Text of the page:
Clinton has been cool and competent for much of the debate thus far, even when under quite sensational and withering fire from Donald Trump. She has perfected the resigned, bemused but entertained smile as Trump rails on. Donald Trump, by contrast, is now gripping the chair in front of him and staring fixedly ahead – has he hit the wall again?

8:55PM St. Louis / 02:55AM London

Donald Trump is comparing the GDP growth of China (a developing nation) with the United States (an advanced nation). Economically illiterate.

8:54PM St. Louis / 02:54AM London

Donald Trump is now referring to himself in the third person.

Rather more successfully (from his perspective) he is making the point that somebody marinated in DC political culture for 30 plus years can scarcely claim to be an agent of change with any plausibility.

8:53PM St. Louis / 02:53AM London

You can release your tax returns even if you are under audit by the IRS! Will nobody ever ask a determined follow-up question when Trump makes his now-standard evasion?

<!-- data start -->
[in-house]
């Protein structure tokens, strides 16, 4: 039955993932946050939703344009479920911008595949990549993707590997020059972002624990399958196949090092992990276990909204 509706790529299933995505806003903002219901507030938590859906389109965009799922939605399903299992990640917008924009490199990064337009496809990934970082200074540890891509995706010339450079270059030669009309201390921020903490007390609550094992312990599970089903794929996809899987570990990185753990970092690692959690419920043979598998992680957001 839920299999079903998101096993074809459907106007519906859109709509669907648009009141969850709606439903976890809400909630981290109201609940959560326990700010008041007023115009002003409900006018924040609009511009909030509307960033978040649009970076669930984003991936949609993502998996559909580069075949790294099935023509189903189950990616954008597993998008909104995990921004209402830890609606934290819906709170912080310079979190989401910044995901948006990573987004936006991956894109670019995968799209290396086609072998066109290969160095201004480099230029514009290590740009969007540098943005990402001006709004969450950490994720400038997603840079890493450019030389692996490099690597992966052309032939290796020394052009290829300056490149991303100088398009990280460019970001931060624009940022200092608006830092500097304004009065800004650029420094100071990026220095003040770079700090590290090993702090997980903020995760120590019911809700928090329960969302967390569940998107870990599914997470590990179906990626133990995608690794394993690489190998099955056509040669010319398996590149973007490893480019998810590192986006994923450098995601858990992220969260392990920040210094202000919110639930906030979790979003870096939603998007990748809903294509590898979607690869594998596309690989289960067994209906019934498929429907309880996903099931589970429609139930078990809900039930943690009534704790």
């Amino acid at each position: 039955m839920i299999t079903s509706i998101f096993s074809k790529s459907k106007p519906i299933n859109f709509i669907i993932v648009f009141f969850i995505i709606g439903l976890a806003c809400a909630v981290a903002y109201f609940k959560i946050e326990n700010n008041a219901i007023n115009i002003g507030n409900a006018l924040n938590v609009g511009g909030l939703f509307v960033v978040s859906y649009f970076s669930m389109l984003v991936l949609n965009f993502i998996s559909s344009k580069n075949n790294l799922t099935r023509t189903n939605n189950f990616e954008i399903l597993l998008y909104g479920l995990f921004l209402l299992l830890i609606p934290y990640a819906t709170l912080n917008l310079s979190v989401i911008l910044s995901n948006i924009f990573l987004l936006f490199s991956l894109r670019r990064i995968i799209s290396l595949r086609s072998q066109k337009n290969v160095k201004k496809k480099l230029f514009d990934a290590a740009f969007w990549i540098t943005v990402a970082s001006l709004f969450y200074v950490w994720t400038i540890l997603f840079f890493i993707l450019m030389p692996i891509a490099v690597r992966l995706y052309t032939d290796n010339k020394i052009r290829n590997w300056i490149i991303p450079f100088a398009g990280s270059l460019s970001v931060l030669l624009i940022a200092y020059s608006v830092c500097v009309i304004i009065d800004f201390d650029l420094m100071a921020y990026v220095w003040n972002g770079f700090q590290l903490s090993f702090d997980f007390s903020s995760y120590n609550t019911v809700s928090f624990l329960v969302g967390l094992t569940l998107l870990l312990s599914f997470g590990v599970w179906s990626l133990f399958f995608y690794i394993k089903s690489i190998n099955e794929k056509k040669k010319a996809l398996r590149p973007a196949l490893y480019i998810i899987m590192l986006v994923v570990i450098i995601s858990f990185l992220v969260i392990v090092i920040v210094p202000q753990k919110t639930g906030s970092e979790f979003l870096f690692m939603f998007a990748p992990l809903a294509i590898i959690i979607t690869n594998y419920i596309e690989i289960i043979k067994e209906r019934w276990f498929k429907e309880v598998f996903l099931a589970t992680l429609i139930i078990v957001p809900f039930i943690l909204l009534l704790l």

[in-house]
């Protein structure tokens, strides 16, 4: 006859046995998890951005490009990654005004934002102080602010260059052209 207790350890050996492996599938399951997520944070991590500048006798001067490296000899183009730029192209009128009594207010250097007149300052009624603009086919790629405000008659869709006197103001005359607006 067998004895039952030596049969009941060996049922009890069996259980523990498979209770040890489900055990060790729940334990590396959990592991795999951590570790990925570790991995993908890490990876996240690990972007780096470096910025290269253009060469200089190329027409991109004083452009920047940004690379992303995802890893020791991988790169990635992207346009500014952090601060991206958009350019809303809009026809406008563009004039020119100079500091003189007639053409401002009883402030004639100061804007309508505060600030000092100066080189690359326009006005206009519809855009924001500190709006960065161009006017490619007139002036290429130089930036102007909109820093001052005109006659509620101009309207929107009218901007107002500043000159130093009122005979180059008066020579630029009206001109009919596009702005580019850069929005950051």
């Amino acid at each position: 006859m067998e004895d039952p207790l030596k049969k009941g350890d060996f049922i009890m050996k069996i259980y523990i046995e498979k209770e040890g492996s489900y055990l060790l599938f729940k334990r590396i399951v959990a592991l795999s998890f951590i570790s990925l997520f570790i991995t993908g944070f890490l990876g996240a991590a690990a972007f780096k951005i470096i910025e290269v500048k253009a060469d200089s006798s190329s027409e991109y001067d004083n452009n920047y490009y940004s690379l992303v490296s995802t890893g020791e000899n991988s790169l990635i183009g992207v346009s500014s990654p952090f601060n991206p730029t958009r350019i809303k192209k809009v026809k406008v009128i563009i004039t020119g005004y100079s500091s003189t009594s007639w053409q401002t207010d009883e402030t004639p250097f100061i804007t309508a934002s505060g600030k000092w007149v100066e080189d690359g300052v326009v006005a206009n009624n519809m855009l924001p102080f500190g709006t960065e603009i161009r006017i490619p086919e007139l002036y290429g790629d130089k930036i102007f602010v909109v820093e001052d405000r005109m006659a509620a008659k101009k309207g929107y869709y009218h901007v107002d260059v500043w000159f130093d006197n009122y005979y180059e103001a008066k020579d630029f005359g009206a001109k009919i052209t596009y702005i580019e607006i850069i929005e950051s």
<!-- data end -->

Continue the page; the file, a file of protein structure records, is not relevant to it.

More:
8:52PM St. Louis / 02:52AM London

“I have no knowledge of Russia, I don’t know about the inner workings of Russia”, says Donald Trump. Reassuring, from someone who wants to be Commander in Chief.

8:51PM St. Louis / 02:51AM London

Aaaand Donald Trump seizes on the opportunity to draw a contrast between Hillary Clinton and President Lincoln.

Trump, of course, claims to have “the best words”, so he would doubtless get on like a house on fire with the author of the Gettysburg Address.

8:49PM St. Louis / 02:49AM London

And Hillary Clinton’s speeches come up – regarding her statements about financial regulation. A questioner asks “is it okay for politicians to be two-faced?”

Hillary Clinton evokes Abraham Lincoln’s dealings with Congress trying to pass the Thirteenth Amendment (abolishing slavery). Nice try, attempting to cloak her own political dealings with Lincolnian nobility. Not sure it will pass muster, though.

https://twitter.com/matthew_sitman/status/785296411697016837

8:46PM St. Louis / 02:46AM London